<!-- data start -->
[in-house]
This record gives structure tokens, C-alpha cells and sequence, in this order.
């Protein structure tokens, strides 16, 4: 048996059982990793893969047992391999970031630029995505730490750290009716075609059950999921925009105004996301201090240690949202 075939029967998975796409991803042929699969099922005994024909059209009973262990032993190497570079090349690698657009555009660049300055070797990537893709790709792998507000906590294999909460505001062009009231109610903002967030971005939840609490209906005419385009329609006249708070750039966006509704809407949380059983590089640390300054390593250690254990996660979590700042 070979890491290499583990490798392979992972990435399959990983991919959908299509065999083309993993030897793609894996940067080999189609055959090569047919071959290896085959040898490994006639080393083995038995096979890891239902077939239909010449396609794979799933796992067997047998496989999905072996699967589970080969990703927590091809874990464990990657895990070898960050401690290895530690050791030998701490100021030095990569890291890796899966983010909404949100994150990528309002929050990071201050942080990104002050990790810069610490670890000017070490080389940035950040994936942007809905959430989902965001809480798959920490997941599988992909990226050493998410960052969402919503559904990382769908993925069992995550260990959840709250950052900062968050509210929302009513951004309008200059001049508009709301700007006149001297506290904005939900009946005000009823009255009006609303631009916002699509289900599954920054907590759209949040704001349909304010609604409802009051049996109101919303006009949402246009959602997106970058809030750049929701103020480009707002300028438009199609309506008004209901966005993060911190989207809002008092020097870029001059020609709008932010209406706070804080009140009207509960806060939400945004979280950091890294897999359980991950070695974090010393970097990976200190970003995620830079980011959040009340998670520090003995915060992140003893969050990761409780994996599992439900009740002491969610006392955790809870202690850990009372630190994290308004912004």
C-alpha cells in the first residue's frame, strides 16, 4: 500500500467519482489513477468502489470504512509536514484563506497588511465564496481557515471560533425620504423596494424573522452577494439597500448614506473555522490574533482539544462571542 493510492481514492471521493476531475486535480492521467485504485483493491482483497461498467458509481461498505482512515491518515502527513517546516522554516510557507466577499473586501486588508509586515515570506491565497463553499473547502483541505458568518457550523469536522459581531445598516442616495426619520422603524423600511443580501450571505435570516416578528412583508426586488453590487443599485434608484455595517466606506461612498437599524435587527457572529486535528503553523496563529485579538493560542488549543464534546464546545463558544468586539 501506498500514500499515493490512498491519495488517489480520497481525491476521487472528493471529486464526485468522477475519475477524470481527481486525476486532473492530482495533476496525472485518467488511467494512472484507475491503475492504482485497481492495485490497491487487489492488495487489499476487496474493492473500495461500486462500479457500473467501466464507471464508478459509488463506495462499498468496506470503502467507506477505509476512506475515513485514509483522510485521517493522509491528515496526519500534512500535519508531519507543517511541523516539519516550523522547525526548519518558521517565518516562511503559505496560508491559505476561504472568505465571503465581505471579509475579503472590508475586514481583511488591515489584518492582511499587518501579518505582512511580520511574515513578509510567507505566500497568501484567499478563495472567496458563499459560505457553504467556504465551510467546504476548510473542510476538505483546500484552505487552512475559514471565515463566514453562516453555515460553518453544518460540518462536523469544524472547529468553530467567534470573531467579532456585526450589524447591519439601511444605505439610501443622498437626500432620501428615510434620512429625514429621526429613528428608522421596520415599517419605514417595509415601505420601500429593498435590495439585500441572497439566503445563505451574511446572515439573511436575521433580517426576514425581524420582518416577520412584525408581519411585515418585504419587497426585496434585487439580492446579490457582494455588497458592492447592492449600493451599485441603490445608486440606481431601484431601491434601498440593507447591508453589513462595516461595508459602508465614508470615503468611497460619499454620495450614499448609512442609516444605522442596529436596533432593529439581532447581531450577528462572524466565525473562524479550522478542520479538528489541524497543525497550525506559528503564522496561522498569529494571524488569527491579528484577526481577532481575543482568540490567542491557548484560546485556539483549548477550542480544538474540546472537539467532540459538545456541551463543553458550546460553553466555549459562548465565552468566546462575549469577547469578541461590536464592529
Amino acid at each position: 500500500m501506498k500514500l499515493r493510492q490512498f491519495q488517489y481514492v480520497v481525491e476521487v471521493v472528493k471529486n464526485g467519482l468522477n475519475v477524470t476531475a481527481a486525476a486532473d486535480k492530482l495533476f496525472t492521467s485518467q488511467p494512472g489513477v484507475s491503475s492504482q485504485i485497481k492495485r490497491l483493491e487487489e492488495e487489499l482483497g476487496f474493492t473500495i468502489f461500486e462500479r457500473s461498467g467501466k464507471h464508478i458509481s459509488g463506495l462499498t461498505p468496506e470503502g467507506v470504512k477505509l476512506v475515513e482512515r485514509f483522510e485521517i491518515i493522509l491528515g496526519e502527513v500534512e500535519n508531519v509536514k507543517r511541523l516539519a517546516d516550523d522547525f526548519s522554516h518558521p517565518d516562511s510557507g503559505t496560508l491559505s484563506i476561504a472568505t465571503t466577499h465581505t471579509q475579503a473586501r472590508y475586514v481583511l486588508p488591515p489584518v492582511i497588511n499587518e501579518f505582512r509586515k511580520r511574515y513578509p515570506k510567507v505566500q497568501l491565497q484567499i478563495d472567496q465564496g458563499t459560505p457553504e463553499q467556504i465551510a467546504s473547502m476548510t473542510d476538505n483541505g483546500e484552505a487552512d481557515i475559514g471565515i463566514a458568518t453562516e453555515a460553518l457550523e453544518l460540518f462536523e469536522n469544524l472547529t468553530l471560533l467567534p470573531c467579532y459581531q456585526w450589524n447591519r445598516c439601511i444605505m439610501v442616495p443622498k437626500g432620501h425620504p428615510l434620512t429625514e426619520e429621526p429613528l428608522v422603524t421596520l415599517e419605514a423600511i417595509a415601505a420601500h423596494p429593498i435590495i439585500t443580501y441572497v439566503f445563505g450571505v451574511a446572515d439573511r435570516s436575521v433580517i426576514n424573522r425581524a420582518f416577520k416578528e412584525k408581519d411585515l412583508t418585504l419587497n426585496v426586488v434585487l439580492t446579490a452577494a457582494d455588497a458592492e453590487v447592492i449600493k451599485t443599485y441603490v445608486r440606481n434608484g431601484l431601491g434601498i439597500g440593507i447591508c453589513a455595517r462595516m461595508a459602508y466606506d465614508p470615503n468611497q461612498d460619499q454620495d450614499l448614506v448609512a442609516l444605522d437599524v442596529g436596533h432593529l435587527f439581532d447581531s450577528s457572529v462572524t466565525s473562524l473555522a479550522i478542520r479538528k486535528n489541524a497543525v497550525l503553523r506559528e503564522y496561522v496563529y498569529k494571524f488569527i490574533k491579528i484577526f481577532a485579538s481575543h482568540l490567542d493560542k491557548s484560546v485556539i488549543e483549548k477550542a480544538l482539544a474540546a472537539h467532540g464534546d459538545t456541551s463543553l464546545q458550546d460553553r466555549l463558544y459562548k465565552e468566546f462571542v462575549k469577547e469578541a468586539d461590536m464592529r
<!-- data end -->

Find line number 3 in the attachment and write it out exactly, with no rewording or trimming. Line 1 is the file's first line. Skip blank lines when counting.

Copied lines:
């Protein structure tokens, strides 16, 4: 048996059982990793893969047992391999970031630029995505730490750290009716075609059950999921925009105004996301201090240690949202 075939029967998975796409991803042929699969099922005994024909059209009973262990032993190497570079090349690698657009555009660049300055070797990537893709790709792998507000906590294999909460505001062009009231109610903002967030971005939840609490209906005419385009329609006249708070750039966006509704809407949380059983590089640390300054390593250690254990996660979590700042 070979890491290499583990490798392979992972990435399959990983991919959908299509065999083309993993030897793609894996940067080999189609055959090569047919071959290896085959040898490994006639080393083995038995096979890891239902077939239909010449396609794979799933796992067997047998496989999905072996699967589970080969990703927590091809874990464990990657895990070898960050401690290895530690050791030998701490100021030095990569890291890796899966983010909404949100994150990528309002929050990071201050942080990104002050990790810069610490670890000017070490080389940035950040994936942007809905959430989902965001809480798959920490997941599988992909990226050493998410960052969402919503559904990382769908993925069992995550260990959840709250950052900062968050509210929302009513951004309008200059001049508009709301700007006149001297506290904005939900009946005000009823009255009006609303631009916002699509289900599954920054907590759209949040704001349909304010609604409802009051049996109101919303006009949402246009959602997106970058809030750049929701103020480009707002300028438009199609309506008004209901966005993060911190989207809002008092020097870029001059020609709008932010209406706070804080009140009207509960806060939400945004979280950091890294897999359980991950070695974090010393970097990976200190970003995620830079980011959040009340998670520090003995915060992140003893969050990761409780994996599992439900009740002491969610006392955790809870202690850990009372630190994290308004912004």